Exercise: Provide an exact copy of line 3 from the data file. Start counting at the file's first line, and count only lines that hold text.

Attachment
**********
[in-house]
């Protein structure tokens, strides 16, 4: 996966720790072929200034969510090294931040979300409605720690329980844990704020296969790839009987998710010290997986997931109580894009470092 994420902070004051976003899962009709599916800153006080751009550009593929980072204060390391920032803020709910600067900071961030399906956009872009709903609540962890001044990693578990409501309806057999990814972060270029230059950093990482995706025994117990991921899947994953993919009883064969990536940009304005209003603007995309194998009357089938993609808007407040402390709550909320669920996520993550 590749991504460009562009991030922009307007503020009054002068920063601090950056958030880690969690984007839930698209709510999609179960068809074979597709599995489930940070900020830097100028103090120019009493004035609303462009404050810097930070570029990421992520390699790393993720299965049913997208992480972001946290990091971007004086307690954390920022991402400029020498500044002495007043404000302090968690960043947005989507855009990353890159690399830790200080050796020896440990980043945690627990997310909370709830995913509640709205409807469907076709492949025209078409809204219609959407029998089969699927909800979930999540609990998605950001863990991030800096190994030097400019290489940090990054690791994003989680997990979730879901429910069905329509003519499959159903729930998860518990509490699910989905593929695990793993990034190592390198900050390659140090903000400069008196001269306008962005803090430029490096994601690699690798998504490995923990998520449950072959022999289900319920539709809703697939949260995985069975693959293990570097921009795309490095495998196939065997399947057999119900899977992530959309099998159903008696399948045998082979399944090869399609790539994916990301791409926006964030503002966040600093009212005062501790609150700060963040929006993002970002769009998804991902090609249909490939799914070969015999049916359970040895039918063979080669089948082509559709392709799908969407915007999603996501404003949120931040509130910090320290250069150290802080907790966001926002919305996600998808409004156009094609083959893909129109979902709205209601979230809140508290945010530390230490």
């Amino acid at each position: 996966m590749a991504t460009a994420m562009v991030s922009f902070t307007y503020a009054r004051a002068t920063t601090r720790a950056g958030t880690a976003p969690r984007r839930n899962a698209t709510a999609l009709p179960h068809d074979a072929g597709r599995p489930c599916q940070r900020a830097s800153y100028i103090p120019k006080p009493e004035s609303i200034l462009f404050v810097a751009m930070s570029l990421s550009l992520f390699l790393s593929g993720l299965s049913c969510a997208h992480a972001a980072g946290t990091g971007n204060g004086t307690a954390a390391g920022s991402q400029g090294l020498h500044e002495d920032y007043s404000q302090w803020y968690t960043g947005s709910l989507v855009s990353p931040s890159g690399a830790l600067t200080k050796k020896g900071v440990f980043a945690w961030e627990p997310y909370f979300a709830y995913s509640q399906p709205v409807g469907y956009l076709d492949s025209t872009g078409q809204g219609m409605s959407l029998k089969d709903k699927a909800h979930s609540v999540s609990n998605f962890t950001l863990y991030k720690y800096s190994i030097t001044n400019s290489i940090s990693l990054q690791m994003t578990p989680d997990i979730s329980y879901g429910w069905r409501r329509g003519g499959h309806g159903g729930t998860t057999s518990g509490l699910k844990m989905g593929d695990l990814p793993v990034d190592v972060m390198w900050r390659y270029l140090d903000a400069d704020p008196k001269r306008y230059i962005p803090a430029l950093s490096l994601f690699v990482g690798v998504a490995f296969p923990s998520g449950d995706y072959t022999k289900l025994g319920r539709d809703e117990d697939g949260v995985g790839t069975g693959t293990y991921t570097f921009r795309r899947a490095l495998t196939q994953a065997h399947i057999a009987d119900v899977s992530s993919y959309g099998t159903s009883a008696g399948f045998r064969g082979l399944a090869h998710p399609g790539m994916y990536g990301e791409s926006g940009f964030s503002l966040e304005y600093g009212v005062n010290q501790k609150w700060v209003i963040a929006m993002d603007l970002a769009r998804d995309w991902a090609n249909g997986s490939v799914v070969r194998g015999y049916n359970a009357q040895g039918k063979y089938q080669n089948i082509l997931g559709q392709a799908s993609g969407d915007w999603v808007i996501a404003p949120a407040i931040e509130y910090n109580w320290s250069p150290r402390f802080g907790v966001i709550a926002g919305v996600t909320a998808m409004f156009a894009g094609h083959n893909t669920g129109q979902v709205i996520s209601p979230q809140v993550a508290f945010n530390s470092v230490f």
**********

């Amino acid at each position: 996966m590749a991504t460009a994420m562009v991030s922009f902070t307007y503020a009054r004051a002068t920063t601090r720790a950056g958030t880690a976003p969690r984007r839930n899962a698209t709510a999609l009709p179960h068809d074979a072929g597709r599995p489930c599916q940070r900020a830097s800153y100028i103090p120019k006080p009493e004035s609303i200034l462009f404050v810097a751009m930070s570029l990421s550009l992520f390699l790393s593929g993720l299965s049913c969510a997208h992480a972001a980072g946290t990091g971007n204060g004086t307690a954390a390391g920022s991402q400029g090294l020498h500044e002495d920032y007043s404000q302090w803020y968690t960043g947005s709910l989507v855009s990353p931040s890159g690399a830790l600067t200080k050796k020896g900071v440990f980043a945690w961030e627990p997310y909370f979300a709830y995913s509640q399906p709205v409807g469907y956009l076709d492949s025209t872009g078409q809204g219609m409605s959407l029998k089969d709903k699927a909800h979930s609540v999540s609990n998605f962890t950001l863990y991030k720690y800096s190994i030097t001044n400019s290489i940090s990693l990054q690791m994003t578990p989680d997990i979730s329980y879901g429910w069905r409501r329509g003519g499959h309806g159903g729930t998860t057999s518990g509490l699910k844990m989905g593929d695990l990814p793993v990034d190592v972060m390198w900050r390659y270029l140090d903000a400069d704020p008196k001269r306008y230059i962005p803090a430029l950093s490096l994601f690699v990482g690798v998504a490995f296969p923990s998520g449950d995706y072959t022999k289900l025994g319920r539709d809703e117990d697939g949260v995985g790839t069975g693959t293990y991921t570097f921009r795309r899947a490095l495998t196939q994953a065997h399947i057999a009987d119900v899977s992530s993919y959309g099998t159903s009883a008696g399948f045998r064969g082979l399944a090869h998710p399609g790539m994916y990536g990301e791409s926006g940009f964030s503002l966040e304005y600093g009212v005062n010290q501790k609150w700060v209003i963040a929006m993002d603007l970002a769009r998804d995309w991902a090609n249909g997986s490939v799914v070969r194998g015999y049916n359970a009357q040895g039918k063979y089938q080669n089948i082509l997931g559709q392709a799908s993609g969407d915007w999603v808007i996501a404003p949120a407040i931040e509130y910090n109580w320290s250069p150290r402390f802080g907790v966001i709550a926002g919305v996600t909320a998808m409004f156009a894009g094609h083959n893909t669920g129109q979902v709205i996520s209601p979230q809140v993550a508290f945010n530390s470092v230490f």